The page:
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The Media and Israeli Democracy From Various Vantage Points

Special Issue in the Auditing Israeli Democracy Series

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  • Cover Type: Softcover | Hebrew
  • Number Of Pages: 50 Pages
  • Price: 70 NIS

In 2005, special surveys on the media and Israeli democracy that were conducted among the public and journalists revealed fascinating differences between the positions of the two groups with regard to their confidence in state institutions and perceptions of the disparity between what exists and what is desired in Israeli media. This study examines the role of Israel’s media as a type of “fourth branch” of government, which strongly influences both the public and the agenda of Israel’s elected representatives. Among other things, the study surveyed perceptions of the influence of journalism on the public and on political leaders, and found that journalists see the relationship between politicians and the media as stronger and more negative than does the general public.

In 2005, special surveys on the media and Israeli democracy that were conducted among the public and journalists revealed fascinating differences between the positions of the two groups with regard to their confidence in state institutions and perceptions of the disparity between what exists and what is desired in Israeli media. This study examines the role of Israel's media as a type of "fourth branch" of government, which strongly influences both the public and the agenda of Israel's elected representatives. Among other things, the study surveyed perceptions of the influence of journalism on the public and on political leaders, and found that journalists see the relationship between politicians and the media as stronger and more negative than does the general public.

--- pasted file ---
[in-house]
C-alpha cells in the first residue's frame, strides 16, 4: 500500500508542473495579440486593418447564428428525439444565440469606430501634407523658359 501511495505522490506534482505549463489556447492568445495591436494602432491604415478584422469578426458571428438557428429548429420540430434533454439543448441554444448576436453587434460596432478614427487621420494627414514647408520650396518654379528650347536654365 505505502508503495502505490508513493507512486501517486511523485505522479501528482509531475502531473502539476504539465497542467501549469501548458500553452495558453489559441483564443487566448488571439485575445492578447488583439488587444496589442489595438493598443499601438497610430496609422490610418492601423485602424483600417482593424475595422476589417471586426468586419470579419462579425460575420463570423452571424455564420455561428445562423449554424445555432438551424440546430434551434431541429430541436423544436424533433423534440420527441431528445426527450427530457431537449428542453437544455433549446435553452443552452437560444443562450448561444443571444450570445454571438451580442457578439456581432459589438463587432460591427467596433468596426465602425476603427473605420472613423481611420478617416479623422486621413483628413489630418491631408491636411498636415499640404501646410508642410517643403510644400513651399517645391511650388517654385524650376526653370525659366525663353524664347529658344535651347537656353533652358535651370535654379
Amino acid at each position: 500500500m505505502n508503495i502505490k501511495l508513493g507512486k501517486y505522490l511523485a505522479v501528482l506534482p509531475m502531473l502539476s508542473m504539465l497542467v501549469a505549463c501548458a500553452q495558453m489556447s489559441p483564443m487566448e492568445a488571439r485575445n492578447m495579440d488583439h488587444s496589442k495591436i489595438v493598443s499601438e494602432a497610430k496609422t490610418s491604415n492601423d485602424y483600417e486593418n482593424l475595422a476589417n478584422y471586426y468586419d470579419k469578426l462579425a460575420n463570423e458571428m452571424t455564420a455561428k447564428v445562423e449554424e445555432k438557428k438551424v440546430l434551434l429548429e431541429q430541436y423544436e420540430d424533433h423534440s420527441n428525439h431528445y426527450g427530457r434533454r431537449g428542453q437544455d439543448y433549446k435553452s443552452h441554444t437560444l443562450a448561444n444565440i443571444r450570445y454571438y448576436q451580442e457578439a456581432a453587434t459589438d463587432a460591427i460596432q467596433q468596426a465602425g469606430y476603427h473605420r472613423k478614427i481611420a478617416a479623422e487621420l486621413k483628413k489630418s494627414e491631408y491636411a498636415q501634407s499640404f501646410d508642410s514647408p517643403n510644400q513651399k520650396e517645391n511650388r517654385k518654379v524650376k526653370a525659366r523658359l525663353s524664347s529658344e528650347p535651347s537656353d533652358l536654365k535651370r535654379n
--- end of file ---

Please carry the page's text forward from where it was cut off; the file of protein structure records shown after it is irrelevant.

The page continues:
1. Attitudes of the Public and the Journalists 2005
Some 50% of the Israeli public in 2005 express trust in the media to a large or to some extent, lower than their trust in the legal and defense institutions and in the president’s office, but higher than their trust in the  ‘political’ institutions (the government, the Knesset, and the political parties). The rate of those expressing trust in the media has remained relatively stable over the last six years, whereas the public’s trust in other institutions has generally dropped. Journalists express a higher degree of trust in the media than the rest of the public, and an even lower degree of trust in the ‘political’ institutions than the public in general.

Beside the ‘traditional’ roles of the media (furthering human rights, exposing  corruption, and strengthening accountability among politicians), about half of the Israeli public assign the media a social role as well, expecting it to ease tensions between various groups in the society and foster a less belligerent political discourse. Over one third of the sample population holds that the media’s roles are also ideological (43% of the public hold that imparting Zionist values to the Jewish public is one of the media’s roles, and 37% perceive the media’s role as requiring it to encourage citizens to support government policy). The public shows more interest in the media’s social and ideological roles than the journalists, who do not view these roles as part of the Israeli media’s role description.

The public assesses the media’s functioning as inadequate—only one third of the public estimates that the media fulfills the various roles incumbent on it. The largest gap between the ideal perception of the media’s role and the assessment of its actual functioning concerns the advancement of human rights’ protection: 66% of the public consider this one of the media’s roles, but only one third holds that the Israeli media attains this goal.

The media’s coverage of sensitive issues, such as corruption and security, is perceived as responsible, and the public’s trust in the media as reporting responsibly on these topics is far higher than their trust in the media in general.